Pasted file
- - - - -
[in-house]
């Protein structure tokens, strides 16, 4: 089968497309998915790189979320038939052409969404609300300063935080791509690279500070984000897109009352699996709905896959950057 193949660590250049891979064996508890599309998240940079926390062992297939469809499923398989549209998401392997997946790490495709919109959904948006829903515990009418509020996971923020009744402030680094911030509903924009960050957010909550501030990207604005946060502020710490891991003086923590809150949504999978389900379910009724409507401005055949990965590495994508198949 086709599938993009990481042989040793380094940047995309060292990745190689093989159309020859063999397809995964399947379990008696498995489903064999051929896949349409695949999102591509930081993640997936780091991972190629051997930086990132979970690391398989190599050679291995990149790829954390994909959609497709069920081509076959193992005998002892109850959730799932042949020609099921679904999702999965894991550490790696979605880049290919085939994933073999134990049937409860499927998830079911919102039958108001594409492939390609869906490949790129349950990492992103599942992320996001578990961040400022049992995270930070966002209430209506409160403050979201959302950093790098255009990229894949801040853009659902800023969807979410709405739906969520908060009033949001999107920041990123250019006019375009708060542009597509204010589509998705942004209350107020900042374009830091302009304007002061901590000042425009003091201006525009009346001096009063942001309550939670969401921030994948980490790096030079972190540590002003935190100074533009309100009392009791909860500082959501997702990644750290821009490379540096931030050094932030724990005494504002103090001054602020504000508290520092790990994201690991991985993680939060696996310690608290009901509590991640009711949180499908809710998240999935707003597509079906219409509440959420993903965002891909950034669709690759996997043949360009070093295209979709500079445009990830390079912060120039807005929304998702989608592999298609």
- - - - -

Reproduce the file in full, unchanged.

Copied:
[in-house]
């Protein structure tokens, strides 16, 4: 089968497309998915790189979320038939052409969404609300300063935080791509690279500070984000897109009352699996709905896959950057 193949660590250049891979064996508890599309998240940079926390062992297939469809499923398989549209998401392997997946790490495709919109959904948006829903515990009418509020996971923020009744402030680094911030509903924009960050957010909550501030990207604005946060502020710490891991003086923590809150949504999978389900379910009724409507401005055949990965590495994508198949 086709599938993009990481042989040793380094940047995309060292990745190689093989159309020859063999397809995964399947379990008696498995489903064999051929896949349409695949999102591509930081993640997936780091991972190629051997930086990132979970690391398989190599050679291995990149790829954390994909959609497709069920081509076959193992005998002892109850959730799932042949020609099921679904999702999965894991550490790696979605880049290919085939994933073999134990049937409860499927998830079911919102039958108001594409492939390609869906490949790129349950990492992103599942992320996001578990961040400022049992995270930070966002209430209506409160403050979201959302950093790098255009990229894949801040853009659902800023969807979410709405739906969520908060009033949001999107920041990123250019006019375009708060542009597509204010589509998705942004209350107020900042374009830091302009304007002061901590000042425009003091201006525009009346001096009063942001309550939670969401921030994948980490790096030079972190540590002003935190100074533009309100009392009791909860500082959501997702990644750290821009490379540096931030050094932030724990005494504002103090001054602020504000508290520092790990994201690991991985993680939060696996310690608290009901509590991640009711949180499908809710998240999935707003597509079906219409509440959420993903965002891909950034669709690759996997043949360009070093295209979709500079445009990830390079912060120039807005929304998702989608592999298609």